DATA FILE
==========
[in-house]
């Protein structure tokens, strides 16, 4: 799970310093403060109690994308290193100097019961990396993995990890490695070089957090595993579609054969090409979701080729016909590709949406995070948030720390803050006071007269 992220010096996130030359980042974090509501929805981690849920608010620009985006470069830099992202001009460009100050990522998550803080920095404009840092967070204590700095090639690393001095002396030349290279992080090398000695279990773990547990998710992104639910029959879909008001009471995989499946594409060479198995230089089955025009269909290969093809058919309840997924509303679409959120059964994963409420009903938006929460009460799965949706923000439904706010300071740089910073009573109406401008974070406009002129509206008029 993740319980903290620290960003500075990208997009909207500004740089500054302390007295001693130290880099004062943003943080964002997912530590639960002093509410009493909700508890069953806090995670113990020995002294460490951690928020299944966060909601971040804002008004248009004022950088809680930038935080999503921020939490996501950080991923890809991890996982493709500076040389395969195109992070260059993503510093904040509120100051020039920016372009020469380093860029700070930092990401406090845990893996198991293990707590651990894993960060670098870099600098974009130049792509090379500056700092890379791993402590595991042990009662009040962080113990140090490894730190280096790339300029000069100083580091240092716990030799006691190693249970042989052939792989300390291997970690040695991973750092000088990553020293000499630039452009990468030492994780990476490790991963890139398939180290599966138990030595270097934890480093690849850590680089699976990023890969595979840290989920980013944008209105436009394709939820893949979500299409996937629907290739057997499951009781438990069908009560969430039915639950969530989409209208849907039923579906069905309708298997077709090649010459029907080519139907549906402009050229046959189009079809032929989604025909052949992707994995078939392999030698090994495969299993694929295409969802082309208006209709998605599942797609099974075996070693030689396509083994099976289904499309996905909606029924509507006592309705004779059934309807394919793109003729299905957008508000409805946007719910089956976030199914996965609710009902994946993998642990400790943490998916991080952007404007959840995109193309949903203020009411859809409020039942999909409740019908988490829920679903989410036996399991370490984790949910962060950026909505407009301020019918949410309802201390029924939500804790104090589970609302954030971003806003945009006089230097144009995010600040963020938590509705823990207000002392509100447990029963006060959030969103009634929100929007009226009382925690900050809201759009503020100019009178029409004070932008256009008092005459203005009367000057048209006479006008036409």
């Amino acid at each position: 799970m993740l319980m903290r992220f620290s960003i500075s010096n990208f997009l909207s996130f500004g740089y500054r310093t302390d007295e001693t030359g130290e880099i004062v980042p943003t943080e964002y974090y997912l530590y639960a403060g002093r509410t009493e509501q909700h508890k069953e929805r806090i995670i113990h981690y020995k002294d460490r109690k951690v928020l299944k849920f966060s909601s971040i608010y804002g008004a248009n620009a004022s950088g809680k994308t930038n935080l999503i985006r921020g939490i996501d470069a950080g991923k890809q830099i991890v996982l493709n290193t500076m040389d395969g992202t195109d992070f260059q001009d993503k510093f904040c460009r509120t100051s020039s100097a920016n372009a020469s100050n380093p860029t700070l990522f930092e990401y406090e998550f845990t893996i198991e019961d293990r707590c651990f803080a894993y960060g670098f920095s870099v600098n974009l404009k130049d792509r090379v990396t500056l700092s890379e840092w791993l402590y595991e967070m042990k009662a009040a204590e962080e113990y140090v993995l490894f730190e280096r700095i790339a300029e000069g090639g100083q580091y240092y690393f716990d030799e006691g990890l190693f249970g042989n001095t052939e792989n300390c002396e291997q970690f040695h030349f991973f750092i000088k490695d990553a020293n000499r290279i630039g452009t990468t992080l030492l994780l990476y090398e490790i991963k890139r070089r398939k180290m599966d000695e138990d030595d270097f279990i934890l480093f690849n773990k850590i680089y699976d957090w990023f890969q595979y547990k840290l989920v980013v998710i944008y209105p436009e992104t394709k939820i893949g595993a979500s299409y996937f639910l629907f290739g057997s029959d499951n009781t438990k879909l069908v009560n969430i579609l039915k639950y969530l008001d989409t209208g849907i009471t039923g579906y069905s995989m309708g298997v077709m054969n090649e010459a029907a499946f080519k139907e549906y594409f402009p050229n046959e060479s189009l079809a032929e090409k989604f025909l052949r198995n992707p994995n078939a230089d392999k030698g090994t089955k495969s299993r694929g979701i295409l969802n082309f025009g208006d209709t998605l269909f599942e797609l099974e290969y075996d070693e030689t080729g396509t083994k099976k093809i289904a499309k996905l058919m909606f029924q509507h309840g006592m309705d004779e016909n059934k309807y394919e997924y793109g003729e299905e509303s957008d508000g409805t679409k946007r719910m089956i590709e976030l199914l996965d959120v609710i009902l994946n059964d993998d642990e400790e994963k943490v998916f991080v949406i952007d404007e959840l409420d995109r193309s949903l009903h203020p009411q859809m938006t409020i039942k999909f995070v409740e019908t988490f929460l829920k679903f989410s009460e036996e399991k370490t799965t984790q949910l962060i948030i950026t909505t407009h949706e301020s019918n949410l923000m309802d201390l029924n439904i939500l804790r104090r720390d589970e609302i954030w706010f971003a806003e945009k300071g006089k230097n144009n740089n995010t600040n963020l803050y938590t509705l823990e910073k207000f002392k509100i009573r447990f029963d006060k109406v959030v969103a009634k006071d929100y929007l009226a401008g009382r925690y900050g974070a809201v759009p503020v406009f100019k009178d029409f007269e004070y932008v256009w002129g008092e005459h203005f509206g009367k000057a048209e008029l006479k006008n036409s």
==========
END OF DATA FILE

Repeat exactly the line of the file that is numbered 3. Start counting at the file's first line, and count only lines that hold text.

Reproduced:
């Amino acid at each position: 799970m993740l319980m903290r992220f620290s960003i500075s010096n990208f997009l909207s996130f500004g740089y500054r310093t302390d007295e001693t030359g130290e880099i004062v980042p943003t943080e964002y974090y997912l530590y639960a403060g002093r509410t009493e509501q909700h508890k069953e929805r806090i995670i113990h981690y020995k002294d460490r109690k951690v928020l299944k849920f966060s909601s971040i608010y804002g008004a248009n620009a004022s950088g809680k994308t930038n935080l999503i985006r921020g939490i996501d470069a950080g991923k890809q830099i991890v996982l493709n290193t500076m040389d395969g992202t195109d992070f260059q001009d993503k510093f904040c460009r509120t100051s020039s100097a920016n372009a020469s100050n380093p860029t700070l990522f930092e990401y406090e998550f845990t893996i198991e019961d293990r707590c651990f803080a894993y960060g670098f920095s870099v600098n974009l404009k130049d792509r090379v990396t500056l700092s890379e840092w791993l402590y595991e967070m042990k009662a009040a204590e962080e113990y140090v993995l490894f730190e280096r700095i790339a300029e000069g090639g100083q580091y240092y690393f716990d030799e006691g990890l190693f249970g042989n001095t052939e792989n300390c002396e291997q970690f040695h030349f991973f750092i000088k490695d990553a020293n000499r290279i630039g452009t990468t992080l030492l994780l990476y090398e490790i991963k890139r070089r398939k180290m599966d000695e138990d030595d270097f279990i934890l480093f690849n773990k850590i680089y699976d957090w990023f890969q595979y547990k840290l989920v980013v998710i944008y209105p436009e992104t394709k939820i893949g595993a979500s299409y996937f639910l629907f290739g057997s029959d499951n009781t438990k879909l069908v009560n969430i579609l039915k639950y969530l008001d989409t209208g849907i009471t039923g579906y069905s995989m309708g298997v077709m054969n090649e010459a029907a499946f080519k139907e549906y594409f402009p050229n046959e060479s189009l079809a032929e090409k989604f025909l052949r198995n992707p994995n078939a230089d392999k030698g090994t089955k495969s299993r694929g979701i295409l969802n082309f025009g208006d209709t998605l269909f599942e797609l099974e290969y075996d070693e030689t080729g396509t083994k099976k093809i289904a499309k996905l058919m909606f029924q509507h309840g006592m309705d004779e016909n059934k309807y394919e997924y793109g003729e299905e509303s957008d508000g409805t679409k946007r719910m089956i590709e976030l199914l996965d959120v609710i009902l994946n059964d993998d642990e400790e994963k943490v998916f991080v949406i952007d404007e959840l409420d995109r193309s949903l009903h203020p009411q859809m938006t409020i039942k999909f995070v409740e019908t988490f929460l829920k679903f989410s009460e036996e399991k370490t799965t984790q949910l962060i948030i950026t909505t407009h949706e301020s019918n949410l923000m309802d201390l029924n439904i939500l804790r104090r720390d589970e609302i954030w706010f971003a806003e945009k300071g006089k230097n144009n740089n995010t600040n963020l803050y938590t509705l823990e910073k207000f002392k509100i009573r447990f029963d006060k109406v959030v969103a009634k006071d929100y929007l009226a401008g009382r925690y900050g974070a809201v759009p503020v406009f100019k009178d029409f007269e004070y932008v256009w002129g008092e005459h203005f509206g009367k000057a048209e008029l006479k006008n036409s």